Heads-up, gang: This is not your typical smartphone review.
When I first got my hands on the new stock Android Galaxy S4 and HTC One Google Play Edition phones, I decided a formal review didn't make much sense. With each phone, after all, we're looking at the same exact hardware we've covered in depth before (see my original HTC One review and revisitation and GS4 review and revisitation). And aside from some subtle UI changes, we're talking about the same "pure" Android 4.2 software we've been poring over for months.
Combining some of the hottest Android hardware with the cleanest Android software should be a no-brainer, then, right -- an easy win? Unfortunately, it's not so simple.
As I've discovered in the days I've been using the Google Play Edition Galaxy S4 and HTC One, many of my initial concerns about the devices have proven to be valid. Most of them revolve around the fact that GS4 and HTC One aren't custom Nexus devices built to run pure Google software; rather, they're phones that were designed explicitly to run custom manufacturer code and are now being resold with a different setup in place.
So all considered, what's the verdict? I'll be blunt: While the idea of manufacturers offering stock Android versions of their devices is fantastic in theory, I don't think the reality of the Galaxy S4 or HTC One Google Play Edition makes much sense for most people.
With either phone, you do get desirable hardware and an outstanding user interface. And there's definitely something to be said for that.
But that combination comes with an awful lot of caveats -- important things that can't be ignored. Things like:
• An awkward physical/capacitive button configuration (the GS4 is the worse offender in this regard but the One is also not ideal). See my hands-on analysis for the full scoop, but long story short, this is something that has a profound effect on what it's like to use the phones with a stock Android 4.2 setup -- particularly compared to the full Nexus experience.
• Different and generally less impressive camera performance than what the regular versions of the devices deliver. This is evident particularly on the One, though also somewhat noticeable on the GS4.
• A limited range of GSM network compatibility. This one's specific to the One, which -- due to the radios present in the model of the device Google decided to use -- will get barely-there data speeds if connected to T-Mobile in many parts of the country.
• A decidedly vague upgrade promise. Part of the allure of the Google Play Edition phones was the Nexus-esque guarantee of fast ongoing future OS upgrades, but as it turns out, the phones won't be updated in a Nexus-like fashion -- and it's unclear precisely how "quick" their upgrades will be compared to the Nexus line.
Then you have to factor in the price -- $650 for the Galaxy S4 Google Play Edition (16GB) and $600 for the HTC One Google Play Edition (32GB). That's twice the starting price of Google's unlocked Nexus 4, which offers pure Android on a device built around that experience. The Nexus 4 also comes with a formal guarantee of ongoing instant upgrades directly from Google -- without the ambiguity.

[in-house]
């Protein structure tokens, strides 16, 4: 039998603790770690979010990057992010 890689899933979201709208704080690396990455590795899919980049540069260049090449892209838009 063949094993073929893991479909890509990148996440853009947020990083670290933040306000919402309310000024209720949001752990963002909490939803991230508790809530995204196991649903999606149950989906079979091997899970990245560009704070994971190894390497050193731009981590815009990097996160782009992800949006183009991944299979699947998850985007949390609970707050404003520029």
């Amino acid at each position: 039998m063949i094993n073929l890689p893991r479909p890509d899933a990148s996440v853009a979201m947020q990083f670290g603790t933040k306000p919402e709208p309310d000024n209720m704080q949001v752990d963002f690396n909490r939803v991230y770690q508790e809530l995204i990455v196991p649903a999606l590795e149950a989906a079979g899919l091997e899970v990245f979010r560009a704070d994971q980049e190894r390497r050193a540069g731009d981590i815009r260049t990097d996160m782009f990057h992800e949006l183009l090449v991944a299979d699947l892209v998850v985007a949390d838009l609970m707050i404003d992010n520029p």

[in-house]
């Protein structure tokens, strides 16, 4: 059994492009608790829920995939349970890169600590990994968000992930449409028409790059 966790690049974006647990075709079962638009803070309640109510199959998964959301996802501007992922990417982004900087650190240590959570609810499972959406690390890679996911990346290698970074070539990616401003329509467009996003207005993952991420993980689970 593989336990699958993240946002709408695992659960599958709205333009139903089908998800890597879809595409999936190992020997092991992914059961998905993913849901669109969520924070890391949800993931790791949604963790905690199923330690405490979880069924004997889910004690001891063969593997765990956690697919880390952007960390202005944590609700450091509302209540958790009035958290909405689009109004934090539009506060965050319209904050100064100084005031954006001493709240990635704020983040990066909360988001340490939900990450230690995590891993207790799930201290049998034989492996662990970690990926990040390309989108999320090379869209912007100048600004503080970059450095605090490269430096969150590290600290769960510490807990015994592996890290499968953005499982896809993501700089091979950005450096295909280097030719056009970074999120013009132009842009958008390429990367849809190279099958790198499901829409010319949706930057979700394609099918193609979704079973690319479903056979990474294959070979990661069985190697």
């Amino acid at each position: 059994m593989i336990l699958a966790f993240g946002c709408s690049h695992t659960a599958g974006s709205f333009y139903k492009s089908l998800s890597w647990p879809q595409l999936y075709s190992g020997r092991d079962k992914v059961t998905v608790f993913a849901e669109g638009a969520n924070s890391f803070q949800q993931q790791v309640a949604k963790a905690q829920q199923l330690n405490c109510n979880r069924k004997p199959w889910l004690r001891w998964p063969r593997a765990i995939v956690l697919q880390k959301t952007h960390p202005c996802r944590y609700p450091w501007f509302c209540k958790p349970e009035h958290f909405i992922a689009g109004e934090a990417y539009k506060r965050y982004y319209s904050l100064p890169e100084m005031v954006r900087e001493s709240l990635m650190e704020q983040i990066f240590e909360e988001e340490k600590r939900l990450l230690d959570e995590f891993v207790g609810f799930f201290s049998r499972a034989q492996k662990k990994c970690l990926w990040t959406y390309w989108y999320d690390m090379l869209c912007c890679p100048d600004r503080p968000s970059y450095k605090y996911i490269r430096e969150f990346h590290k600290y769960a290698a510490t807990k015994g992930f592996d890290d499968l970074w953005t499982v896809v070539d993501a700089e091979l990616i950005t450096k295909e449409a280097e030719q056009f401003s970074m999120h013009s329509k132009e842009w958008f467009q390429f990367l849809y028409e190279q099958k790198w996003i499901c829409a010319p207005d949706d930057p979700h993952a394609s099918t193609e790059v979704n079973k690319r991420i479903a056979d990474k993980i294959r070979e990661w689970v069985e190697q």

Now, do the One and GS4 offer some compelling hardware advantages over the Nexus 4? Absolutely (though some of them, like the One's outstanding camera, as described above, and the GS4's SD card support, which stock Android software is not designed to take full advantage of, are diminished in this scenario). I'm just not convinced they offer enough of a meaningful advantage to be worth twice the price for most folks -- especially considering the caveats.
Here's what it comes down to: The Google Play Edition devices are trying to be the best of both worlds but ultimately failing to excel in either of them. You're getting the HTC One or Galaxy S4 without all the benefits of the HTC One or Galaxy S4 -- and you're getting a pseudo-Nexus phone without all the benefits of a true Nexus phone.
Don't get me wrong: The HTC One and GS4 Google Play Editions have a lot of good things going for 'em. In many ways, the combination of their hardware and a stock Android UI is actually quite nice to use. It's just that in the grand scheme of things, the phones feel more like hastily assembled experiments than carefully thought out and cohesive devices.
Choice and diversity is always a good thing, and on the conceptual level, it's encouraging to see Google and manufacturers starting to think about more stock Android options. If you want a stock Google Android experience, strongly prefer the hardware of the One or GS4 and are okay with all the drawbacks we've discussed, the new Google Play Experience devices could be interesting new options for you.
For most users, though, the Nexus 4 continues to offer the best overall user experience -- and best value -- available on Android today. Beyond that, the regular GS4 and One, even with their poky upgrades and problematic software interfaces, are more sensible recommendations in the majority of cases (especially if you throw a custom Android launcher into the equation).
Still not sure if the Google Play Edition devices are right for you? Check out my in-depth coverage for a detailed look at the experience:
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